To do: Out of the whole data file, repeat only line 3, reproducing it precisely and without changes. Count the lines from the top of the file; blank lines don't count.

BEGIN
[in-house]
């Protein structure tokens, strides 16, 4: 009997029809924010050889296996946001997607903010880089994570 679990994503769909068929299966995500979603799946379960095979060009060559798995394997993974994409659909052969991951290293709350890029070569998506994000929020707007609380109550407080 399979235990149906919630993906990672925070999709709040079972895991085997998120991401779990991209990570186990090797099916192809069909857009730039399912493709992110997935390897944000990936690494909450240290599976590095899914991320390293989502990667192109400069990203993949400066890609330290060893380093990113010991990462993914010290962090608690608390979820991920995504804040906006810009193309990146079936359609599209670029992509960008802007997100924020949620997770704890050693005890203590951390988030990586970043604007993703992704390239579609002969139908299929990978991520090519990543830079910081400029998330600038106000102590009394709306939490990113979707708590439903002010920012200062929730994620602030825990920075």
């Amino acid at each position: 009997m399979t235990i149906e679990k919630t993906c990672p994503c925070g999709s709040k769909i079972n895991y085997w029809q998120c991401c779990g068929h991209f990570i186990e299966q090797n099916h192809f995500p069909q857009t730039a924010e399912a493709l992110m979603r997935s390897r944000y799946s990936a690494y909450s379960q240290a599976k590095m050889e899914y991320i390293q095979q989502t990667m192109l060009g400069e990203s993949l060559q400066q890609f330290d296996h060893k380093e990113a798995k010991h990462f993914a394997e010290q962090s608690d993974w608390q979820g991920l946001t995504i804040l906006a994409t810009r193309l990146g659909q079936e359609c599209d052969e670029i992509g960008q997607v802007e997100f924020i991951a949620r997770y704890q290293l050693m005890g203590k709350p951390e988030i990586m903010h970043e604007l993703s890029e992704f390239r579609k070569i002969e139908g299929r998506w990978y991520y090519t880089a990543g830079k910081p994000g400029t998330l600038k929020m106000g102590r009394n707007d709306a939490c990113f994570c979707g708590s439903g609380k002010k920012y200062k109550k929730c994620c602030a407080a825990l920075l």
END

């Amino acid at each position: 009997m399979t235990i149906e679990k919630t993906c990672p994503c925070g999709s709040k769909i079972n895991y085997w029809q998120c991401c779990g068929h991209f990570i186990e299966q090797n099916h192809f995500p069909q857009t730039a924010e399912a493709l992110m979603r997935s390897r944000y799946s990936a690494y909450s379960q240290a599976k590095m050889e899914y991320i390293q095979q989502t990667m192109l060009g400069e990203s993949l060559q400066q890609f330290d296996h060893k380093e990113a798995k010991h990462f993914a394997e010290q962090s608690d993974w608390q979820g991920l946001t995504i804040l906006a994409t810009r193309l990146g659909q079936e359609c599209d052969e670029i992509g960008q997607v802007e997100f924020i991951a949620r997770y704890q290293l050693m005890g203590k709350p951390e988030i990586m903010h970043e604007l993703s890029e992704f390239r579609k070569i002969e139908g299929r998506w990978y991520y090519t880089a990543g830079k910081p994000g400029t998330l600038k929020m106000g102590r009394n707007d709306a939490c990113f994570c979707g708590s439903g609380k002010k920012y200062k109550k929730c994620c602030a407080a825990l920075l």